Ice Seal Tracking Maps Archive

10/17/2016 – 10/31/2016

Requested Tracking Map
We are pleased to announce that we tagged two young female spotted seals near Scammon Bay on 18 October (SS16-10-F and SS16-11-F). These spotted seals were captured, tagged, and released by Morgan Simon and Wybon Rivers of Scammon Bay, and Mark Nelson (ADF&G). Morgan attended the hunter-tagger training workshop conducted by the Ice Seal Committee as part of their 2015 annual meeting. In an effort to get local youth involved with seal research, Morgan arranged for three high school seniors, River Simon, Theodore Sundown, and Jeremiah Kaganak to assist with the tagging. The students will be following the movements of these tagged seals as part of a school project. These were the tenth and eleventh spotted seals captured and tagged as part of our collaborative seal tagging project in 2016.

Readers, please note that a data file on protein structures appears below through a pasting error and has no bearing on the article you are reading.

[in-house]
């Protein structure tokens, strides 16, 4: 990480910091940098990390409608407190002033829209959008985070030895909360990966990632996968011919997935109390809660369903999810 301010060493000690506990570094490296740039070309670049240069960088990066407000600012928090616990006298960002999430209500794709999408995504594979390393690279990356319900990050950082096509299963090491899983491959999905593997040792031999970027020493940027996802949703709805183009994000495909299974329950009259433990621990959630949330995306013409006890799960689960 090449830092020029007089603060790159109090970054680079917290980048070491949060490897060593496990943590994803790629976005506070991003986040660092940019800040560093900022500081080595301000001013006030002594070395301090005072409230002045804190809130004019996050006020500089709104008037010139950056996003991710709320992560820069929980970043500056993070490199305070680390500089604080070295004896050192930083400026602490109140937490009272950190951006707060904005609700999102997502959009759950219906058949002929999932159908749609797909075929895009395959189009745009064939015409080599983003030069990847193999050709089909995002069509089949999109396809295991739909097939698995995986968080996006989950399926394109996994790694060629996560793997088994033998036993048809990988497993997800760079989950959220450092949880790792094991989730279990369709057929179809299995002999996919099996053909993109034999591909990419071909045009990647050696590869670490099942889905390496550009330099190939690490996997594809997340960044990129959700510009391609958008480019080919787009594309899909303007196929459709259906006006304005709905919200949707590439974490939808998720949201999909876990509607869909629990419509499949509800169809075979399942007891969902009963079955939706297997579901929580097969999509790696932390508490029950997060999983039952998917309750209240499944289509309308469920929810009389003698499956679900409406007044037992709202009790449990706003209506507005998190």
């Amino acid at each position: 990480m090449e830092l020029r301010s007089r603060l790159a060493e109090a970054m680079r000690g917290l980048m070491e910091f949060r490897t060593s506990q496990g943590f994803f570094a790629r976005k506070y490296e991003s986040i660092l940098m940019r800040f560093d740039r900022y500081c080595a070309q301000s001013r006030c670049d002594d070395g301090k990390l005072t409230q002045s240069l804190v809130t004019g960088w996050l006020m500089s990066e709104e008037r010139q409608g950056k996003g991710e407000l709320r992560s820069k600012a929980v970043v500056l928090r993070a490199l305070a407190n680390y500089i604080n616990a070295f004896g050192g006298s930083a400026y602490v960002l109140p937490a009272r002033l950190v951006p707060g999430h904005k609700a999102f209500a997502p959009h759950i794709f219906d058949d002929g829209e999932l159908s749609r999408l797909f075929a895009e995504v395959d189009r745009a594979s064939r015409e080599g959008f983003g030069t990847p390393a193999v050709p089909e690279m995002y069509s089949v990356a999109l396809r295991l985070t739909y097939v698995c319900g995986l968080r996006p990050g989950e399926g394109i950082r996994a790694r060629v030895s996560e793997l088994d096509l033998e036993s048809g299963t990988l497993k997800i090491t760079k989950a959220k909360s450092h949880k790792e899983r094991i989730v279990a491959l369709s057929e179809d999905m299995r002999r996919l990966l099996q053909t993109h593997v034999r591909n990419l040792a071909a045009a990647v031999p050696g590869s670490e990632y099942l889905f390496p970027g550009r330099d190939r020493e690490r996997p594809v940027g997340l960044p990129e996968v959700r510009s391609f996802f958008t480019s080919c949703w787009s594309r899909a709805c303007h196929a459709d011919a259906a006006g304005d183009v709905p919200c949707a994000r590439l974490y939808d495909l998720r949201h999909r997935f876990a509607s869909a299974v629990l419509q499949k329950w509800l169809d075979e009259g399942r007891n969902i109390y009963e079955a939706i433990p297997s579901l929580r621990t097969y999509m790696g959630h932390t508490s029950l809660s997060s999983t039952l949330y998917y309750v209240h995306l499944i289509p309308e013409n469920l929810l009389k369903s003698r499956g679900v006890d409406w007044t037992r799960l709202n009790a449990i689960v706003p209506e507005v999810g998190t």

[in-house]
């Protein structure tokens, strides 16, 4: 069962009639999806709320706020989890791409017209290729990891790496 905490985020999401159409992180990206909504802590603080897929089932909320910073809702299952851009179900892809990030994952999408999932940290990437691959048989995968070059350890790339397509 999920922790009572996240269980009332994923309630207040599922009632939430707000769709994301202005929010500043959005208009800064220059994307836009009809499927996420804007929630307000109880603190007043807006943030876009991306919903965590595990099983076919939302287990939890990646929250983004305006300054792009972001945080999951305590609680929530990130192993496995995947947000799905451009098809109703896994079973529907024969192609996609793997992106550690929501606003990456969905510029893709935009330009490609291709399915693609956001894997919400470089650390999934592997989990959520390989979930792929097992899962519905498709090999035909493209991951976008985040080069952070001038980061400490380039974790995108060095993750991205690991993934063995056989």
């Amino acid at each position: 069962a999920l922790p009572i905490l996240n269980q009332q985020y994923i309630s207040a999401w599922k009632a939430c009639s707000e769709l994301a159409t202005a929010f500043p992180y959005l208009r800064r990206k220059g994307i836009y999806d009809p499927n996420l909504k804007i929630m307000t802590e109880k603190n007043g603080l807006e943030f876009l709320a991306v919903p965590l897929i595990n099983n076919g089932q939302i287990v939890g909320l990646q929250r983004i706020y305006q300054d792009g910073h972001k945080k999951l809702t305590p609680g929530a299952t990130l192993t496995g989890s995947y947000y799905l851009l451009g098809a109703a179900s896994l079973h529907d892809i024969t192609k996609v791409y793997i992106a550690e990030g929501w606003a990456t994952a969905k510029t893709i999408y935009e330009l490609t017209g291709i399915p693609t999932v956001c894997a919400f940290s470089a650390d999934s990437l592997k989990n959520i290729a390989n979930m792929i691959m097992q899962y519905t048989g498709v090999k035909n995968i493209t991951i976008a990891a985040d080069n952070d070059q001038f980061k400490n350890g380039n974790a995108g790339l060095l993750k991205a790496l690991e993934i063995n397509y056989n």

During the last 14 days we have received locations for 2 bearded seals, 2 ringed seals, and 9 spotted seals. One of the two bearded seals, BS16-07-F (dashed yellow line), is still moving within Norton Sound; the second bearded seal, BS16-06-M (dashed light green line), is west of St. Matthew Island in the central Bering Sea. One of the two ringed seals, RS16-07-M (yellow line), is still in the northern Chukchi Sea and is moving east toward the Alaska coastline; the second, RS16-02-M (red line), has moved along the Alaska coastline from Wainwright to Barrow. One male spotted seal, SS16-08-M (green line), is still moving along the coastline of Chukotka, Russia, and has entered many of the coastal bays. The two female spotted seals recently tagged near Scammon Bay, SS16-10-F (red line) and SS16-11-F (purple line) have moved north and east of Scammon Bay and are now near the Chukotkan coast. Spotted seals SS16-07-M (aqua line) and SS16-09-F (pink line) are in, or near the mouth of, Kotzebue Sound. Spotted seals SS16-01-F (orange line) and SS16-05-M (blue line) are near the barrier islands north of Point Lay. No clear satellite images were available from the NASA Rapid Response Network because of thick cloud cover again. Therefore, I used sea ice data courtesy of the U.S. National Ice Center and dated 31 October (

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